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I am using multiple regression with the backward elimination method. I have one control variable (social desirable responding) and four predictor variables (gender and three self-esteem constructs). My dependent variable is risky sexual behavior. I entered social desirable responding in the first block and selected "backward" as the method. I entered the four predictor variables in the second block and selected "backward" as the method.

My questions are:

Am I supposed to examine the results with the just the main effects, determine the IVs that are significant, and run a separate analysis with interaction terms that contain only significant IVs?

If so, should I run the analysis again with all of the main effects in one block and the interaction terms with the significant IVs in another block?

Or should I not run separate analyses for the main effects and interactions, and instead just run them all at one time but in separate blocks?

Thanks so much

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It is not a good idea to use stepwise regression for reasons detailed multiple times on this site. It is also not a good idea to use statistical significance for formulating the model. Rather use subject matter knowledge. Also respect the hierarchy principle whereby main effects are always included for terms in which interaction is allowed.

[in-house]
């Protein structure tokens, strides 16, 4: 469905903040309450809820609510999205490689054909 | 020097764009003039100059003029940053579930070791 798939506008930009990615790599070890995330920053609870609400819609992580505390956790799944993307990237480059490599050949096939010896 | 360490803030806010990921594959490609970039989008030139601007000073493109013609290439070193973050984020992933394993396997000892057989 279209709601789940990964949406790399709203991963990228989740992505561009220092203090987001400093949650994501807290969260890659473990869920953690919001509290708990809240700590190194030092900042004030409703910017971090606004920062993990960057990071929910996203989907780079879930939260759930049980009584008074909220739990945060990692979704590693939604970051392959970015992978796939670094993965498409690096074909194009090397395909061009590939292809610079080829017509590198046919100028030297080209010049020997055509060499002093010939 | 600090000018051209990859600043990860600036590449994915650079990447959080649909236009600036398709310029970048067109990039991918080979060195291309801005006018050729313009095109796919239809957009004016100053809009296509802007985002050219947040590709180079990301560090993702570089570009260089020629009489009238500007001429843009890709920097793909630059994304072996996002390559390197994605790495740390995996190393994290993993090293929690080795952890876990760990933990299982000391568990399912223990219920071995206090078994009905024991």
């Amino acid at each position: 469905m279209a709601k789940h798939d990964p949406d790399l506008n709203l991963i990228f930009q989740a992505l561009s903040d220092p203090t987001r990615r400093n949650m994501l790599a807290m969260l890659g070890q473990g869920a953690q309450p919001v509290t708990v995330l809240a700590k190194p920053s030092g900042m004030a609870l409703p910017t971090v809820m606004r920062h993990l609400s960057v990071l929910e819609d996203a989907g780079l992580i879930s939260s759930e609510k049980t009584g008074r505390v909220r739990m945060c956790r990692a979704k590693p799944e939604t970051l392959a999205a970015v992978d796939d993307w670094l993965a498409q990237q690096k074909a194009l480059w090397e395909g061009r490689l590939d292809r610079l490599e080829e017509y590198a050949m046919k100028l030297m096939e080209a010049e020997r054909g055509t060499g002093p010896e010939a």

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  • $\begingroup$ A link to a CV answer or wiki that nicely enumerates these important points would give a nice polish to your answer (if not actually enumerating them here). :) $\endgroup$ – Alexis Aug 19 '14 at 14:34
  • $\begingroup$ @Frank, I've also read about including main effects for terms in which interaction is allowed in the book ISLR. But recently came across some example, where model improves (as suggested by adjusted R2, AIC, BIC), if I exclude main effects and keep only interaction term. Also sometimes including main effects make some other predictor insignificant. Can you please share your views on this issue. $\endgroup$ – Dr Nisha Arora Jun 6 '16 at 12:21
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    $\begingroup$ All these issues have been discussed in great detail on this site. To answer the question about interactions without main effects, this is a violation of the hierarchy principle in statistical modeling, which causes major damage, e.g., being highly sensitive to the scale origin for variables and being hard to interpret. $\endgroup$ – Frank Harrell Jun 6 '16 at 12:39

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